Washington (CNN)A company linked to Jeb Bush blocked a group serving the blind and disabled from landing a government contract, a revelation that could cast Bush's corporate work in an unfavorable light as he prepares for a possible White House run.
Bush-linked company blocked government contract for blind, disabled
The Democratic super PAC American Bridge unearthed the move in a lawsuit from 2010, when Bush sat on the board of Clothesline Holdings, a New York-based holding company.
The suit against the Veterans Affairs Department, filed by one of Clothesline Holdings' subsidiaries, successfully argued that the VA improperly awarded a laundry services contract to a non-profit that helps find jobs for the severely disabled.
The subsidiary, Angelica Textile Services, in order to protect its own contract, contended that the VA did not follow proper guidelines when awarding the work to the non-profit. In 2010, a U.S. Federal Claims Court judge agreed, calling the contracting officer's actions "arbitrary and capricious." He then blocked the VA from contracting with the non-profit.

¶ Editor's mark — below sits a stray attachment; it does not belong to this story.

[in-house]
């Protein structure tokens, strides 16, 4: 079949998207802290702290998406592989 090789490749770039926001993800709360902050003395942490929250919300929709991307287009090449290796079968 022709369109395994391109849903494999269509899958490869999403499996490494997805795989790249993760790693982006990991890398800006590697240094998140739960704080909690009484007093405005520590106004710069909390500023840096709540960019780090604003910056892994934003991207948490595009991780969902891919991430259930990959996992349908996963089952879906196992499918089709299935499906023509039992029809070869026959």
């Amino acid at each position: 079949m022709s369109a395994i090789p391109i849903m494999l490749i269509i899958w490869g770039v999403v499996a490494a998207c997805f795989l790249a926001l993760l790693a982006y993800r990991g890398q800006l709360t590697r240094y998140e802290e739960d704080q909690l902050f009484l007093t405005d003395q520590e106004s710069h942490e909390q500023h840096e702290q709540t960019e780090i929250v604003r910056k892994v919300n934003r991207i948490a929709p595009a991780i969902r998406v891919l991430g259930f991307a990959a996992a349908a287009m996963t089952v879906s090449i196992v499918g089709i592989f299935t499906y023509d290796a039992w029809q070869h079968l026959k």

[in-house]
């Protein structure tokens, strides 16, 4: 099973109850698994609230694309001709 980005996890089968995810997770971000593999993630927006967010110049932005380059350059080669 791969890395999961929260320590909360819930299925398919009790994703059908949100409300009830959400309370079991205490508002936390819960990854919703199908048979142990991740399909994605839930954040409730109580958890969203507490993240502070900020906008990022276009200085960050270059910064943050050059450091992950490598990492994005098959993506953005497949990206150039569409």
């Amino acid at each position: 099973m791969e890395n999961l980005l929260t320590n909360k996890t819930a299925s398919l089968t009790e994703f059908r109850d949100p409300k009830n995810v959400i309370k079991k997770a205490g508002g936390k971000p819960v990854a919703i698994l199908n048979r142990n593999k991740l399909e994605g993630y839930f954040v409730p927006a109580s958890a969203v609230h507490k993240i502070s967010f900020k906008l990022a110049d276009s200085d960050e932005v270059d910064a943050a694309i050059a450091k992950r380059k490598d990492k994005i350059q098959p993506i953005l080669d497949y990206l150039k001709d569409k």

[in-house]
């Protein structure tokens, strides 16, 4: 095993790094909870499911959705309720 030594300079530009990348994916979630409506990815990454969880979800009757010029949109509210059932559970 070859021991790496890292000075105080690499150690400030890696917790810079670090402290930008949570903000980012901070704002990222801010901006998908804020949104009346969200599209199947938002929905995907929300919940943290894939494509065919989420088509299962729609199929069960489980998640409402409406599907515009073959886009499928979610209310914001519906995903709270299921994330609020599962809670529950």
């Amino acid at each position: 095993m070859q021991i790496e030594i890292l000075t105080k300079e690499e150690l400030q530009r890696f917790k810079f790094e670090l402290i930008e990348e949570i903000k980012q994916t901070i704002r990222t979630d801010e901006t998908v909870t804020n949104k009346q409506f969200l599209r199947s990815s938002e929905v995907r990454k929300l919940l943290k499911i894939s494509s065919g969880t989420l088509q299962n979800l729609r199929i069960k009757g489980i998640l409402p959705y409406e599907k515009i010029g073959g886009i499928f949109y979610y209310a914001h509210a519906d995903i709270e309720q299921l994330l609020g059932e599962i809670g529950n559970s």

The court action ensured that the National Industries for the Severely Handicapped, or NISH, did not get the contract to do laundry at six VA hospitals, a non-profit official told CNN.
The win in the corporate world, which got little media coverage at the time, could become a political liability as Bush moves toward a presidential campaign and his corporate work draws heightened scrutiny.
Bush spokeswoman Kristy Campbell seemed to suggest that the former Florida governor didn't have much to do with the litigation.
"Governor Bush does not recall this specific case, nor as a board member did he direct litigation as part of the company's day to day operations. It is notable that a federal court enabled the company to continue to provide services to veterans and found that President Obama's Department of Veterans Affairs did not preserve the integrity of the procurement process," she said, noting Bush sat on the board between 2008 and 2012.
Ben Ray, a spokesman for American Bridge, said Bush's corporate work won't sit well with voters.
"It's about his values and his priorities and best I can tell since he left office, and maybe before, that was get rich," Ray said. "The only thing they cared about was profit and if that meant that they had to fight some blind and disabled people they were willing to do it."